Little Richard: I Am Everything 2023 Movie Review
January 27, 2023

Little Richard: I Am Everything 2023 Movie Review

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Little Richard: I Am Everything 2023 Movie Review

Lisa Cortés’ effervescent yet incomplete documentary “Little Richard: I Am Everything” makes clear the complications within the life of Little Richard. Here was a queer Black man from Macon, Georgia who was a proudly flamboyant and irresistibly charming ball of energy that combusted into rock and roll. The cultural touchstones of the man born Richard Wayne Penniman are so resonant we know “Tutti Frutti,” “Long Tall Sally,” “Lucille,” and more not as songs, but as the lexicon of ourselves. And yet, how could a man who dressed with wild openness — his glittering jumpsuit, a swooshing hairstyle, caked on makeup — appear so lost within himself?

In “Little Richard: I Am Everything,” Cortés aims to answer that question. Unlike her previous film, the Stacey Abrams-centered “All In: The Fight for Democracy” (co-directed by Liz Garbus), her swing at Richard’s life and career never manages to separate the man himself from his own mythmaking.

Cortés admittedly takes on a difficult task. Apart from Robert Townsend’s made-for-TV movie “Little Richard,” where Leon played the singer (a classic in my mind), the landmark performer has never been given his cinematic due. In the opening minutes of “I Am Everything,” it’s a challenge she successfully meets: The film’s breakneck pace and kinetic use of Richard’s concert footage shoots us from a cannon. We zoom through the singer’s early life — such as his difficult relationship with his father — toward the openly gay Black artists Billy Wright and Esquerita, and the gospel singers, such as the Ward Singers and Marion Williams, who rooted the ebullient artist in his style.

Through talking heads like the touching Billy Porter and the cheeky John Waters, we’re further integrated into Richard’s importance as a gay Black man on a national stage. Hilariously, Cortés also sets an archival interview with Richard, where he recalls how an overtly gay song like “Tutti Frutti” was sanitized into a big chart hit, against a montage of stock nature videos that clip together into a big bang.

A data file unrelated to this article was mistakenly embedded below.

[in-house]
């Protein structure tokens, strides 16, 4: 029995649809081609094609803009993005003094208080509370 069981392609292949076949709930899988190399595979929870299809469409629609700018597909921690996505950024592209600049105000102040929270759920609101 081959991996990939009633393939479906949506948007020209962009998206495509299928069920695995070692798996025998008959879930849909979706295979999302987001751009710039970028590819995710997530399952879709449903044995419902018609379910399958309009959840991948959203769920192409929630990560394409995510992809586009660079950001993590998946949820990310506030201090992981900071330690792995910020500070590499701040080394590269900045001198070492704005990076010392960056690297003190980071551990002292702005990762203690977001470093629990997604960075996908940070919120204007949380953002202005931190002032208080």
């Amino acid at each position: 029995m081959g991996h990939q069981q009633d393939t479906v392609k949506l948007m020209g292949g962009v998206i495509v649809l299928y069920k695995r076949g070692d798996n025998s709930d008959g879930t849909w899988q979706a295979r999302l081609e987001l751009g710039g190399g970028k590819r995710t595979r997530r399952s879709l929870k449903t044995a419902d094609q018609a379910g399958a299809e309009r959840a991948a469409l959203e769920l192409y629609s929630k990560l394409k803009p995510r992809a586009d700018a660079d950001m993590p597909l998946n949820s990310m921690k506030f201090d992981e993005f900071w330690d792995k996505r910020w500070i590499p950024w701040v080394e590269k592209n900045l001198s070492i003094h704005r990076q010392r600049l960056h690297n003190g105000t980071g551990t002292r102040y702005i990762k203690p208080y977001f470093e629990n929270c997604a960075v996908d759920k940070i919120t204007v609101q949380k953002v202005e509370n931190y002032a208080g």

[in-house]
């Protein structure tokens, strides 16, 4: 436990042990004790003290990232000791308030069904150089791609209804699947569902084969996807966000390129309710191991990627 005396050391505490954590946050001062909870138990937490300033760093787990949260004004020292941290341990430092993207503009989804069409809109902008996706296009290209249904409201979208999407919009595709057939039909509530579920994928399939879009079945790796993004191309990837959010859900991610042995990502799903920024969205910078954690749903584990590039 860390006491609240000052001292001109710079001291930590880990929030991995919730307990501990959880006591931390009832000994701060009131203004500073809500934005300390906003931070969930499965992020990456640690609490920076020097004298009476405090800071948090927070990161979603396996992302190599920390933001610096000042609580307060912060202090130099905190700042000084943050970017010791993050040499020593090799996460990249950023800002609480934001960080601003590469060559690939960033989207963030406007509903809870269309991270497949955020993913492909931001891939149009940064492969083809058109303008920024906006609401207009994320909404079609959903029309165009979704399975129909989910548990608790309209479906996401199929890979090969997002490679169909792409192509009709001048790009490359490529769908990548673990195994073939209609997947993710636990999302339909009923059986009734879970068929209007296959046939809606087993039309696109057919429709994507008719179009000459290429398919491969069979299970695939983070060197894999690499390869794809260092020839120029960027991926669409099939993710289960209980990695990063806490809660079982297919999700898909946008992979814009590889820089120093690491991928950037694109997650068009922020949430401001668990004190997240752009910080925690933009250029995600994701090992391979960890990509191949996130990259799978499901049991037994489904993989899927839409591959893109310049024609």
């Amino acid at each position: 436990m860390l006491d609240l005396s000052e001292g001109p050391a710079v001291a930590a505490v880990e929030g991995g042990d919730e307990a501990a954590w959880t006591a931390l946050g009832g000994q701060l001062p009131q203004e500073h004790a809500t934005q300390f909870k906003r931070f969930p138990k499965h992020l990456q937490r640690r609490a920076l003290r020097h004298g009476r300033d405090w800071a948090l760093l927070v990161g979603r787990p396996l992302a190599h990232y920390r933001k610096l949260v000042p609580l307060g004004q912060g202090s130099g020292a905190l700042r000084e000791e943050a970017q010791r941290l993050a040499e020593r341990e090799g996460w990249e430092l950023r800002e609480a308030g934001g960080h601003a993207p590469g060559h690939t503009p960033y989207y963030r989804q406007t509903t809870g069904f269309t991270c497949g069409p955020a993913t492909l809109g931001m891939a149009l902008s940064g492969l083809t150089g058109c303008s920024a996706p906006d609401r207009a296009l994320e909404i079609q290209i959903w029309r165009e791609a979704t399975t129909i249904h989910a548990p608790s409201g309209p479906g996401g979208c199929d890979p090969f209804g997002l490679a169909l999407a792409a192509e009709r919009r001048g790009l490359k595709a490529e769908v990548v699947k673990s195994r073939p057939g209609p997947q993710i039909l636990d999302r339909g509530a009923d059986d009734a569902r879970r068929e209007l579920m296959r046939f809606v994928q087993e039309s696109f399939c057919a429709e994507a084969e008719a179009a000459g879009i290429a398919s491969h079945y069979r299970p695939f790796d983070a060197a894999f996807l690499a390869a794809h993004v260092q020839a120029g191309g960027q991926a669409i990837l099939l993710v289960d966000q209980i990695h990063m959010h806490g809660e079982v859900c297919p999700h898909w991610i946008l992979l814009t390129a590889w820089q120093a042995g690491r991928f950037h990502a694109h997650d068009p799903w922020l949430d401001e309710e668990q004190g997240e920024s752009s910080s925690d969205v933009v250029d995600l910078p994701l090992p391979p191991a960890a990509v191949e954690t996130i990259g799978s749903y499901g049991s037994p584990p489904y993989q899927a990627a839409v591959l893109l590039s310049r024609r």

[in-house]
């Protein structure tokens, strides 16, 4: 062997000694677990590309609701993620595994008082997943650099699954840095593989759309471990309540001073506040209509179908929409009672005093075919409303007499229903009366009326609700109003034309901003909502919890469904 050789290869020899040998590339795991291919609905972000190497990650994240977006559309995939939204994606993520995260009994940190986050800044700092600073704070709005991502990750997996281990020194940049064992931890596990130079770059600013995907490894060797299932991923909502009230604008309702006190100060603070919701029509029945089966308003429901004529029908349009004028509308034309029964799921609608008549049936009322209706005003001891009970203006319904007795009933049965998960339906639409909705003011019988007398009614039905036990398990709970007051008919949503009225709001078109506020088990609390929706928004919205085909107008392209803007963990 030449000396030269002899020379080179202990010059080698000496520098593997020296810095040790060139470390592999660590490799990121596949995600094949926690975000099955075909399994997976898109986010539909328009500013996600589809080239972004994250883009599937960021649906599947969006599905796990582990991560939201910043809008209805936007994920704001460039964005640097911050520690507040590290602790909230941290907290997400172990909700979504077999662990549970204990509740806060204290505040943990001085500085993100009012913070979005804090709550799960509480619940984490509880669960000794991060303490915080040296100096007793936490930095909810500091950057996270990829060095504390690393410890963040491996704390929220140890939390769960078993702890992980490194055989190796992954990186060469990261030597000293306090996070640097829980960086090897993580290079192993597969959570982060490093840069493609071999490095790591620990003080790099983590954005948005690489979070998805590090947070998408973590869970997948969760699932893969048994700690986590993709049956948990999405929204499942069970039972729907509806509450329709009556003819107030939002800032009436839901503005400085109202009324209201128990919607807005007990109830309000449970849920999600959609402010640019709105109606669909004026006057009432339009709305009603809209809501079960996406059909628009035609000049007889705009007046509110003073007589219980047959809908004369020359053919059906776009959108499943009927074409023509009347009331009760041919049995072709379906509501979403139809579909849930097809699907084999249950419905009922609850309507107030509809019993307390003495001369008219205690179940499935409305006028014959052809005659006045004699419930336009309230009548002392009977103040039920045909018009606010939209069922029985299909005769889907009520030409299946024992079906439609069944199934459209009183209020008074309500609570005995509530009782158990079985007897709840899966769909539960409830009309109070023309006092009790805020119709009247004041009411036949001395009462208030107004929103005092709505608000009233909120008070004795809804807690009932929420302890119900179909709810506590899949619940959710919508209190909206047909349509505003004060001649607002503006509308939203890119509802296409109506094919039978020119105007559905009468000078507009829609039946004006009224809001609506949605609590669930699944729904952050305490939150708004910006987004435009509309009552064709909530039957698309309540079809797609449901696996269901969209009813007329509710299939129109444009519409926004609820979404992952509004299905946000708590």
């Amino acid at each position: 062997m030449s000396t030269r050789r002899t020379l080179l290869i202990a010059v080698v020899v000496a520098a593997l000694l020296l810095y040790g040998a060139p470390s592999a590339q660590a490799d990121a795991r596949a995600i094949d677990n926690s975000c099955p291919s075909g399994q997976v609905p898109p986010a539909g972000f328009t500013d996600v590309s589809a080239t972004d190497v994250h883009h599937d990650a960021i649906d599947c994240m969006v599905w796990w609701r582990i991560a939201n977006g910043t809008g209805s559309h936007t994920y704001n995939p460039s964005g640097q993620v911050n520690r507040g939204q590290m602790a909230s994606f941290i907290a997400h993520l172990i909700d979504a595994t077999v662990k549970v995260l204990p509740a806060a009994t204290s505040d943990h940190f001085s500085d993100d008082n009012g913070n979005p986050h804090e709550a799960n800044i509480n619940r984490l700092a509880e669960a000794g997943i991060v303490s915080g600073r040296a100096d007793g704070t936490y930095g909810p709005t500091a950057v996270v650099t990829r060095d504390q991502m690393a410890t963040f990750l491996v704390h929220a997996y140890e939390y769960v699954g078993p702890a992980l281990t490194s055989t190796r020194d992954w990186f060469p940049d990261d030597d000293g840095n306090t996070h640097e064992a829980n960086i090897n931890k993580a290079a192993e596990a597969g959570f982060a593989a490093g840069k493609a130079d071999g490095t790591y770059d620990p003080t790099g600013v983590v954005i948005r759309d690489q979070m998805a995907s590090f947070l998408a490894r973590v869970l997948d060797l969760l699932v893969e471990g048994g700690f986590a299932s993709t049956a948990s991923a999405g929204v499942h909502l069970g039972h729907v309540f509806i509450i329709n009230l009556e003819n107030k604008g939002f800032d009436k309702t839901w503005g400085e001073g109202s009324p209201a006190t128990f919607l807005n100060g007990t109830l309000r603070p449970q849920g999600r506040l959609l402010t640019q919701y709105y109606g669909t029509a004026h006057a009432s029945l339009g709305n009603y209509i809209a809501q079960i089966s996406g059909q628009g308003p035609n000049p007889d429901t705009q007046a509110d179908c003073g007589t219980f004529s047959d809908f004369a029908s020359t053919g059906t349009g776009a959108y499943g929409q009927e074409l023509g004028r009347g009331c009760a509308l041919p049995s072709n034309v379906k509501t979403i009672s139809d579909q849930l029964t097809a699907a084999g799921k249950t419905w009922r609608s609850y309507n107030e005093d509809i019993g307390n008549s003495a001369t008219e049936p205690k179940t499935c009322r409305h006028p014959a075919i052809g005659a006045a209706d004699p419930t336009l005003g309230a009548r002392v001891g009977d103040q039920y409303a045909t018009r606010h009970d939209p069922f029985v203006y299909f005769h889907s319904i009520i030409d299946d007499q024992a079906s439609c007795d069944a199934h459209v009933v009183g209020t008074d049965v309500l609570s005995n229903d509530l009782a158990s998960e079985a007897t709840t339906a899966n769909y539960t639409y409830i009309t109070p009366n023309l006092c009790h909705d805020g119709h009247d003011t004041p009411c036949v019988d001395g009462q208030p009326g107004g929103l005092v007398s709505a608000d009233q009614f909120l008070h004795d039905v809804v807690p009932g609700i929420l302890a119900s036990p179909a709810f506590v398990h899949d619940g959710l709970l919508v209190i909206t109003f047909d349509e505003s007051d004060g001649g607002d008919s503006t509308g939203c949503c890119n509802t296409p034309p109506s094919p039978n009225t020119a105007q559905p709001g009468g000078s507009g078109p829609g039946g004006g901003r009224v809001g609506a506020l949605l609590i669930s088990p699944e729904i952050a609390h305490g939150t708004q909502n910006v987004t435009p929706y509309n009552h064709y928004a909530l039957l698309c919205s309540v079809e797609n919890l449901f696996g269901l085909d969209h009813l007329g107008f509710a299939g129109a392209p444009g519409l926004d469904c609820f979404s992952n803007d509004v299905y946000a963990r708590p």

The director’s other visual flairs add further intoxicatingly kitsch flavors to the music, such as refracted compositions, flurries of stardust enveloping the screen, gauzy ethereal filters, and lovably corny staged performances of Richard’s memorable songs by artists like Cory Henry and Valerie June. The film wholly captures the charged, camp spirit of the trailblazing singer.

Courts also balances Richard’s now-recognized musical importance against an erasure of his legacy perpetrated for decades by white folk, which ultimately influenced Richard’s understandable resentment.

The film is less effective, however, in interrogating the contradicting relationship the artist held with his sexuality. His flights from rock and roll toward the staid settings of the church, where he often espoused homophobic opinions, lacks a sensible arc. That’s largely because while every talking head agrees that Richard was gay, his sexual orientation is examined at a surface level.

That shortcoming in “I Am Everything” often recalls the dearth of nuance in Reginald Hudlin’s Sidney Poitier documentary, “Sidney.” On their face, both films attempt to chronicle the lives of two pioneering Black men following their deaths (Richard passed away in 2020 and Poitier in 2022). The recent wake of their departure partly caused both filmmakers to skip over the more complicated components of each subject’s respective existence. In the case of Poitier, it was his relationship with Diahann Carroll; with Richard, it’s the expression of his sexual desires.

When Cortés examines Richard’s enrollment in Oakwood College to study theology, the director makes it seem like Richard left the school because he married Ernestine Harvin; in reality, he was expelled for exposing himself to another male student. She elides his arrests for voyeurism. And doesn’t include interviews with any of his male partners. For a film so interested in Richard’s legacy as a queer Black man, that queerness only exists in regards to his appearance — but not in an overtly sexual way. (The exceptions are the broad mention of orgies.)

Maybe Cortés couldn’t find or convince any of Richard’s male partners to go on the record about him? That inability, unfortunately, restricts our sense of him — in male relationships, was he kind, thoughtful, or guarded? It’s as though the film is saying that we’re still not ready to have a full conversation about a Black queer star. As though we need a “print the legend” version first, because the artist’s image cannot withstand a warts-and-all recounting.

It’s telling that the only corner of Richard’s personal life we learn about, the gender normative one, comes from a woman who says that she was the love of Richard’s life. Are Black filmmakers too cognizant of the historical undermining of Black talent, often through their personal lives? While keeping that question in mind, one must also wonder whether the deification of Black creatives causes an equally harmful erasure of another kind.

As with any music documentary, the general success of the film will depend upon your connection to the artist’s catalog. For Little Richard, the DNA to the soundtrack of our lives, that is an easy embrace. We come away from Cortés’ documentary with a larger appreciation of Richard’s hits and his innovations (from his fashions to his musicality) — even if Richard the person remains obscured.

Little Richard: I Am Everything 2023 Movie Review